What does a patient sitter/safety attendant do exactly?

  1. 0
    I have an interview as a patient sitter/safety attendant for a hospital and it's only going to be for 1 day a week and every other weekends. I read the duties briefly, but since I have no experience, I was wondering if any nurses or anyone who has knowledge can tell me about it. I'm going to get a day shift meaning 7-3. I'm also starting nursing school this semester so I thought it would help me. also, how much do you think i will get paid per hour if i work in a northern nj hospital as a sitter?

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  2. 10 Comments...

  3. 0
    They sit, talk, read to or interact with the patient, basically just keep them company. I've seen many sitters that literally do nothing more than than, they do not do patient care of any type.
  4. 0
    Never heard of such a thing but it may be the same as a 1:1 where a patient needs constant supervision due to safty risks--high fall risk, suicide risk, in restraints and need continuous 1:1, escape risk, etc. that would be my guess. They put patients on 1:1 for all those reasons at most hospitals I would think--they did at the ones I have worked at here in NY. They use them through out the hospital so you would see a lot.....but you are not really allowed to do a lot, that's the only thing.........but if it gets you in the door it could help get you a position as a tech--in medical or in psych--where ever you like. We had a couple that came to sit with our psych patients that were really high risk--one girl who would swallow ANYTHING she could get her hands on for example--and when we saw how good they were with the patients we reccommended they apply for a psych tech job. So it could help. Good luck. Hope this helps.
  5. 0
    We use sitters for patients that are suicidal, are in because they ODed, sometimes for patients in the DTs, and those for whom restraints aren't ideal or don't work. They have a very limited role in that their primary function is to keep the patient safe.

    They aren't allowed to assist with ADLs if the patient is a fall risk, they don't do VS, no charting. They may assist the tech in activities such as holding & rolling (for a bed change/code brown) or boosting someone up in bed. But they aren't permitted to do actual CNA activities.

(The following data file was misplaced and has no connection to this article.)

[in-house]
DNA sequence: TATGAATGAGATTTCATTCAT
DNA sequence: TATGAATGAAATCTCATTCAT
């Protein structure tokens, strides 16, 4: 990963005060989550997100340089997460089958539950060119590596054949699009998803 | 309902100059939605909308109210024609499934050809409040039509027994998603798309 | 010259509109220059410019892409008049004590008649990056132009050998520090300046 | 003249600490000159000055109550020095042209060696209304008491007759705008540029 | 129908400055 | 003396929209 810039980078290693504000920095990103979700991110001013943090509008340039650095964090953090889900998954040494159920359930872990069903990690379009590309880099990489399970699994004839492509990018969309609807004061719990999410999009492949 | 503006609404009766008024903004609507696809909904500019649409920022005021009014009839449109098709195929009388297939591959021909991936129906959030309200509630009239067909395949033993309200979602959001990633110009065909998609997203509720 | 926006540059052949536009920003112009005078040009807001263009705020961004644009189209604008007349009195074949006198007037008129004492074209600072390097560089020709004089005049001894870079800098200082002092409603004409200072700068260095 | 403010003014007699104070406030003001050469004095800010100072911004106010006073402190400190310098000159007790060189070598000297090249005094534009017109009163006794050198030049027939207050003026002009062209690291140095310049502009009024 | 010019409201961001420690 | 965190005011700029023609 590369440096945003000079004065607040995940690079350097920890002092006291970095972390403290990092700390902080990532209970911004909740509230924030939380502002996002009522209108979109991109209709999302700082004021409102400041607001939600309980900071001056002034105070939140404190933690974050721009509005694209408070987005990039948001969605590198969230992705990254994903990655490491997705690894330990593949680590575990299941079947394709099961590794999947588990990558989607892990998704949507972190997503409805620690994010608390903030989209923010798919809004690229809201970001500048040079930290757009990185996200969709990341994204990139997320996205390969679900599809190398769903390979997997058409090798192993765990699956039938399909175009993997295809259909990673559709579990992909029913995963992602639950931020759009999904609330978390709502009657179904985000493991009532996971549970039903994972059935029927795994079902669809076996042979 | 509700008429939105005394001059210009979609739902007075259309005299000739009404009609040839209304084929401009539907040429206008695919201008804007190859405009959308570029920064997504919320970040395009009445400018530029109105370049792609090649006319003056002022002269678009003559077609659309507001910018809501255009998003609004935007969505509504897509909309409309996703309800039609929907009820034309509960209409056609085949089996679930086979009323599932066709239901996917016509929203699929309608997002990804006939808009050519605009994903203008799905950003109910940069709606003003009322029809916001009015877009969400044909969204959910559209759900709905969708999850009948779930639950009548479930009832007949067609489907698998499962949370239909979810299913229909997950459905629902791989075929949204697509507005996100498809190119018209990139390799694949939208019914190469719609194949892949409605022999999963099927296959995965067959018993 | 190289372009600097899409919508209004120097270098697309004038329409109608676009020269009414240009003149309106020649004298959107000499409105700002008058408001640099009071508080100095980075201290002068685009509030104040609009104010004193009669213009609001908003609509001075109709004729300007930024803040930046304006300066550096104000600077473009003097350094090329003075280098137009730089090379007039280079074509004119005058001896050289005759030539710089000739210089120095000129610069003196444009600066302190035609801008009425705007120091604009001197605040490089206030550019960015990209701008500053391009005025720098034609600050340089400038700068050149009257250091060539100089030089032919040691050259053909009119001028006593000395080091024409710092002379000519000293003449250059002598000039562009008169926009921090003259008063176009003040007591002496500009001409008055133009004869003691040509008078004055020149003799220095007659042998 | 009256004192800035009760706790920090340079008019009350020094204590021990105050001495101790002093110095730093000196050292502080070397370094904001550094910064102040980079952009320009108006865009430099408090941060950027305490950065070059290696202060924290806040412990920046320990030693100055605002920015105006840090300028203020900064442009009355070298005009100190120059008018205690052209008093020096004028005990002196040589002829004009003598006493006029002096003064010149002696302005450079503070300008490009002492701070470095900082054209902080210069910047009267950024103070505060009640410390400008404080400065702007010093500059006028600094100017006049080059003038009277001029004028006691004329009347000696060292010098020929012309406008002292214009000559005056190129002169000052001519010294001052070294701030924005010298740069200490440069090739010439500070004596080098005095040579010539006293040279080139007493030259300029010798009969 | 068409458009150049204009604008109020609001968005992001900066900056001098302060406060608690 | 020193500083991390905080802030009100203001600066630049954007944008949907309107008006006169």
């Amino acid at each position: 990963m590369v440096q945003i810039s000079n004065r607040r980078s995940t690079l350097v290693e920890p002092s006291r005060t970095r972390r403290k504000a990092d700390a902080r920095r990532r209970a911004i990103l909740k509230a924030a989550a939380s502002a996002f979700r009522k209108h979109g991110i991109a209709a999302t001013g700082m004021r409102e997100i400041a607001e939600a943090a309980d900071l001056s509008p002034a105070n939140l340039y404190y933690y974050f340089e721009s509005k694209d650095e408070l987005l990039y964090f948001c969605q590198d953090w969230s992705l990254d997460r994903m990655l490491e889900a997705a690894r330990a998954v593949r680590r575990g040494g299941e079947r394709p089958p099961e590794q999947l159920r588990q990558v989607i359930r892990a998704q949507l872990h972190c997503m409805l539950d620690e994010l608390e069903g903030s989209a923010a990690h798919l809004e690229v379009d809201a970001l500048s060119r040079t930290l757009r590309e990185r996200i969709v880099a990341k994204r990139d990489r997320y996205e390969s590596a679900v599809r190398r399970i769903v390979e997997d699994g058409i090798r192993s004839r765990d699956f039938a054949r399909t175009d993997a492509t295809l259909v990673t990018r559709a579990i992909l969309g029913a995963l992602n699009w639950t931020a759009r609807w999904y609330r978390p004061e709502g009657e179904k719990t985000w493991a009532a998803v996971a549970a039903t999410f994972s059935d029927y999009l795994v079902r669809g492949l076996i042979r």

6. 0
    I was a "sitter" last night and I did not sit at all. I paced the halls, running is more like it. We use CNA's as sitters though, so if patient is unable had to do all cna care also. We use sitter for reasons as posted above and also for people who are involuntarily committed but not on the psych ward, but on a medical floor.
  7. 0
    I used to be a sitter but I was I also a CNA. I did all vitals signs, adl care, kept patients safe, and reported abnormalities to RN or LPN on staff. It was a great job. Just would not advise night shift due to it being hard to stay awake.
  8. 0
    Quote from NurseLoveJoy88
    I used to be a sitter but I was I also a CNA. I did all vitals signs, adl care, kept patients safe, and reported abnormalities to RN or LPN on staff. It was a great job. Just would not advise night shift due to it being hard to stay awake.
    Back in my nursing assistant days did the same, basically as outlined above.

    Tasks varied from normal assistant duties (feeding, bedmaking, vital signs, observation, adl care, etc...), to doing nothing more than literally *sitting* there for eight hours. The later usually involved attempted suicide patients, and the elderly especially those whom were confused/prone to walking off. There were also plenty of cases where the family simply wanted 24/7 private duty nursing care, but couldn't (or wouldn't) spring for a LPN or RN. In which case it could feel like several hours of being a glorified "lady in waiting" at best, or simply "step and fetchit".